Funds Needed To Improve Winston Wells Ball Field


 While Winston Wells ball field can host baseball and softball games, soccer and tackle football are not allowed on the hard surface.

It’s no secret that the condition of the island’s sole athletic field, the Winston Wells ball field located behind Julius E. Sprauve School in Cruz Bay, is far from ideal.

With dirt packed so hard injuries are known to occur from falls and cleats often get stuck, the field actually poses a danger to the sports teams which use it and even prohibits its use by other teams.

A new plan, spearheaded by a fifth grade St. John student and originally used as a fourth grade science fair project, offers a well conceived and realistic fix for the field.

Ten-year-old Gifft Hill School student Charlie Palminteri has been playing flag football and other sports on the field for years. Last year for his GHS science fair project, Palminteri created a plan to improve the surface of the field primarily using compost.

“The surface [of the Winston Wells ball field] is as hard as concrete, littered with rusty bottle caps, nails, broken glass and essentially no grass growing,” according to Charlie Palminteri’s proposal. “There are also two pieces of actual concrete one and one-and-one-half feet in diameter in the playing field area. Too many children and adults are injured unnecessarily on this field.”

“My science fair project included test planters to make sure this would work; it does,” according to the proposal “Ideas were developed by consulting with Dr. David Minner, Iowa State University turf field expert; he resurfaced Yankee Stadium.”

Charlie Palminteri’s plan calls for tilling one inch of the surface of the field, mixing that with equal parts topsoil and compost to a depth of two inches and seeding. The next step is watering and fertilizing the field for two to three months, when it will be ready for athletics.

The proposal also outlines where to obtain the materials, showing Charlie Palminteri has done his homework. Compost will be donated by Carolina Corral and Caneel Bay Resort, most of the topsoil will be donated by St. John contractor Jonathon Doran and Canines, Cats and Critters has agreed to donate seed and fertilizer.

While the Fire Department has agreed to water the field, Charlie Palminteri’s plan outlines the best way to make the most use of that water.

“The installation of a trenched irrigation system will greatly improve the long term success and maintenance of the field,” according to the proposal. “As many know, water is a valuable resource on St. John and water conservation is important. The location of the field adjacent to the fire station makes a reliable water source available.”

“The Virgin Islands Fire Service has approved the use of their water source for this project,” according to the proposal. “Since this field is also used for Carnival concerts and several other major events (Love City Live, Relay for Life) this system must be installed underground via trenching. Installation of an irrigation system is the major expense of this project; however, it is critical to make sure the field gets adequate moisture for continued growth of the grass.”

After the field is in place, Steve Tilas has agreed to use an available mower from Department of Sports, Parks and Recreation, to maintain it, according to Palminteri’s proposal.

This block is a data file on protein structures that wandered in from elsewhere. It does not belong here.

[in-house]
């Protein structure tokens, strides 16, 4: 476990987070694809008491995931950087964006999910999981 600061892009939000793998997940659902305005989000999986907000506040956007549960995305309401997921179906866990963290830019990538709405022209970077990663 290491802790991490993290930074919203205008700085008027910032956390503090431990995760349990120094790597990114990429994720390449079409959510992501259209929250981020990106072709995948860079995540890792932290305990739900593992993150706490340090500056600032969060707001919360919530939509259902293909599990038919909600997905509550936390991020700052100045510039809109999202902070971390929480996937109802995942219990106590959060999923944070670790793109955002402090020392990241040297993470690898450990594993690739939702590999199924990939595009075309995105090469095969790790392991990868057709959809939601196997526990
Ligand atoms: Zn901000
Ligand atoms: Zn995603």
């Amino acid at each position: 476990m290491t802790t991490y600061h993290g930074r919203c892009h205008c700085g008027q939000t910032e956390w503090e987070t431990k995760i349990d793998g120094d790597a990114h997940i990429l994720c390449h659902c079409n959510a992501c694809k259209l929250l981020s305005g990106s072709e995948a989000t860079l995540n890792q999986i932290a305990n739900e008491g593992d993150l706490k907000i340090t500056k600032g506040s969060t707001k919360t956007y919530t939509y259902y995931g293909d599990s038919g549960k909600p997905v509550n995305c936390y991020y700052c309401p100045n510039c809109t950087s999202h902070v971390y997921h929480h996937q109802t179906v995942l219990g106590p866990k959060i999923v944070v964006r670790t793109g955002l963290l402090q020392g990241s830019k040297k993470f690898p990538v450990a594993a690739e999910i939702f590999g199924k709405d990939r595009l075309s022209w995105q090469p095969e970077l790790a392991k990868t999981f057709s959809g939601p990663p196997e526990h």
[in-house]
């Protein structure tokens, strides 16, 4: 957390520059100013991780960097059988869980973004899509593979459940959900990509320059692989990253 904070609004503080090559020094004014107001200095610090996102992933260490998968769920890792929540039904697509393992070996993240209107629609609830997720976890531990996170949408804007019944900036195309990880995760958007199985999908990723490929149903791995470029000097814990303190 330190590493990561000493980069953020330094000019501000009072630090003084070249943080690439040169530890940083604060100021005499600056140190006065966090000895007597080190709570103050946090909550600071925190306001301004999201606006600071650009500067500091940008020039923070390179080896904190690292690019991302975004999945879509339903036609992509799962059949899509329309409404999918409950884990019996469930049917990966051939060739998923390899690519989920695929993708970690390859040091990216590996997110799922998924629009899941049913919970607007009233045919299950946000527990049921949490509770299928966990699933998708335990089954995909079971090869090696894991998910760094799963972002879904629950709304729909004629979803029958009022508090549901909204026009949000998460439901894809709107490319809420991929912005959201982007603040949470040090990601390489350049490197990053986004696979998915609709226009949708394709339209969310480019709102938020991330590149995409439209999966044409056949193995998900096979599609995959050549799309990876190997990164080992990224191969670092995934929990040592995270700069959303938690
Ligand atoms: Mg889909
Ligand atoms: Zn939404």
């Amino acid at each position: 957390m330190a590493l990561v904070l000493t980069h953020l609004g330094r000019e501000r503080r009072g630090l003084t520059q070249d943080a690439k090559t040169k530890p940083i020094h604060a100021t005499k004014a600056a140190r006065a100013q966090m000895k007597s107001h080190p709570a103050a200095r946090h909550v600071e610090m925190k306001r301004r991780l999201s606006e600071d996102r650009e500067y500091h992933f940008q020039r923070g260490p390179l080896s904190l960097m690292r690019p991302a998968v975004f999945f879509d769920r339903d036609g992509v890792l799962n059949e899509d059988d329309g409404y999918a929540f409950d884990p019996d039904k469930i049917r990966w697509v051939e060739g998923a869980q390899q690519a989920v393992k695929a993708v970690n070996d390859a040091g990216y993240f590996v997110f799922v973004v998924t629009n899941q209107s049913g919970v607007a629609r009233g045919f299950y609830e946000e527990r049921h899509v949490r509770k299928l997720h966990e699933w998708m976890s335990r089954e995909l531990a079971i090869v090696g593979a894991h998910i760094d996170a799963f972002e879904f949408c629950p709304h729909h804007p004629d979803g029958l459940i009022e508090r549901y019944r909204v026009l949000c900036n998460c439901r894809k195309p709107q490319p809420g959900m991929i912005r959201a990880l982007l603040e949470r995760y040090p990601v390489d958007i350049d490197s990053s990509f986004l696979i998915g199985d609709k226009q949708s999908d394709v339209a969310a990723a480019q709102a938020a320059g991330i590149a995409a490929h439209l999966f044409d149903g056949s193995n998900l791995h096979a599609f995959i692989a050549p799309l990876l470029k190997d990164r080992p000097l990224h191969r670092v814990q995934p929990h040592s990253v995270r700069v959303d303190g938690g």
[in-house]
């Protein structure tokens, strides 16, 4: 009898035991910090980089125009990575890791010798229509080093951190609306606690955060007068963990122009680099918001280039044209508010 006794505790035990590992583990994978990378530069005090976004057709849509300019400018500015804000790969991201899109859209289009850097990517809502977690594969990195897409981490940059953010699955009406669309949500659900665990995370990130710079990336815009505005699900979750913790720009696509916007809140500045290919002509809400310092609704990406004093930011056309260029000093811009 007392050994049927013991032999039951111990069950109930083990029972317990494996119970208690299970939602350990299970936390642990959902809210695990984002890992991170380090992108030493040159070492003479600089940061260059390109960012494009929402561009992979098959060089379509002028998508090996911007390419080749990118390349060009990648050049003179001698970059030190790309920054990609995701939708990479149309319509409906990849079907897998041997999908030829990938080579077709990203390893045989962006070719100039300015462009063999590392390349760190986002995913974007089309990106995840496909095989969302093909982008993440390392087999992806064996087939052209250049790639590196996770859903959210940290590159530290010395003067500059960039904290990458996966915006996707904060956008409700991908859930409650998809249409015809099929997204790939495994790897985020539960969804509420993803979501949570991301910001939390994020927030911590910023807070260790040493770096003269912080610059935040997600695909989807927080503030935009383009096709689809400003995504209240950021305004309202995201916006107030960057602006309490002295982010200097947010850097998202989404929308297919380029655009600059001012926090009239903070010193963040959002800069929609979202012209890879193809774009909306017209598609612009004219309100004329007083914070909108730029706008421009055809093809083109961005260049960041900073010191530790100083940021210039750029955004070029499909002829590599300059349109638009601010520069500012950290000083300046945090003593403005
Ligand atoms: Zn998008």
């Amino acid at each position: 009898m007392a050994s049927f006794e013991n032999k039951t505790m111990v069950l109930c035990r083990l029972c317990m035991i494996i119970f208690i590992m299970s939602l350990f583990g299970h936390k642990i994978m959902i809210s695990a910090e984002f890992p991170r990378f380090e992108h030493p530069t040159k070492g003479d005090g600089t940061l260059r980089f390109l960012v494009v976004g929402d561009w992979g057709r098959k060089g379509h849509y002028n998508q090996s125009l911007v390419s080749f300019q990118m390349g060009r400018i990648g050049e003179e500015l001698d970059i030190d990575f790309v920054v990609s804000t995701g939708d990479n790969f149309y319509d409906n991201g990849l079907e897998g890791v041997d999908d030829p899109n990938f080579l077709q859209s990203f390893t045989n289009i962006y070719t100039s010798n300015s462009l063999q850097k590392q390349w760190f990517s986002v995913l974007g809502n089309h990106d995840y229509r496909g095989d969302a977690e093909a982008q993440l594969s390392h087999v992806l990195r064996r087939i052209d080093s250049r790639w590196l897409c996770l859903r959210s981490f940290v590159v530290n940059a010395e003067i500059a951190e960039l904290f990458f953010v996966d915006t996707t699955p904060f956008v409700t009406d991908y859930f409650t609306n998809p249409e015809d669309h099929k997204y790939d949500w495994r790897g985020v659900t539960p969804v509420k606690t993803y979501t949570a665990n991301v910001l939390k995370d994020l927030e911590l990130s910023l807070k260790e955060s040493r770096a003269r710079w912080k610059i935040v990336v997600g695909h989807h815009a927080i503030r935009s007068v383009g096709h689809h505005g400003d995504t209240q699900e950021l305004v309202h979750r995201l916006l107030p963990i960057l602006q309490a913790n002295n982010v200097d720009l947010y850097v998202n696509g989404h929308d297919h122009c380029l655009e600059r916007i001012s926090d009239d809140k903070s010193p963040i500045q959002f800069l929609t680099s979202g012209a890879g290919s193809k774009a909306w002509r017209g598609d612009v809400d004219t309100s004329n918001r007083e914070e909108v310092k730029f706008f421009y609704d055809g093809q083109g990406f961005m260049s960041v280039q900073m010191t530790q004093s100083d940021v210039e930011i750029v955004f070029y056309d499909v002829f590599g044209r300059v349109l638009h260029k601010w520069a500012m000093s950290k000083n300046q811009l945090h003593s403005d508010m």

While the plan is now supported by the Department of Sports, Parks and Recreation and the St. John Community Foundation, Palminteri needs the community’s help.

Palminteri and his supporters, which include his mother, Canines, Cats and Critters owner  Dr. Laura Palminteri, estimate that the overall project — including resurfacing, seeding, fertilizing and installing an irrigation system — will cost $40,000.

St. John Community Foundation, a 501c3 organization, is accepting donations for the project and will write checks directly to contractors and suppliers, explained Laura Palminteri.

“We want to be able to adequately maintain this field once this work is done,” she said. “Although the Fire Department has agreed to water the field, installing an irrigation system will be much more reliable and efficient. This will greatly improve the quality of the turf and make sure it is easy to maintain as a safe, softer surface for years to come.”

“This is a major expense, between $10,000 and $15,000 depending on difficulty of trenching it in,” Laura Palminteri said.
The plan also has a tight window for success.

With St. John Festival festivities now over, there are no sport events scheduled to use the field until Using Sport for Social Change’s annual Just Play Day on October 14.

“Sports, Parks and Recreation and Sprauve School are committed to no use of the field from immediately after Carnival (July 210) until October,” according to Charlie Palminteri’s proposal. “This is adequate time for a solid base to be grown.”

“The overall budget is $40,000 and we are in a race to raise these funds as we do not want to miss this window of opportunity,” said Laura Palminteri. “The school uses this field daily and will only allow this project over the summer.”

Donations for the Winston Wells ball field improvement plan can be made through the St. John Community Foundation. The 501c3 organization will accept checks — write “ballfield project” in the memo line — for the project which will go to pay suppliers and contractors.

“Let’s all work together to improve the safety and sports experience for our youth,” according to Charlie Palminteri’s proposal. “Any and all donations are greatly appreciated.”

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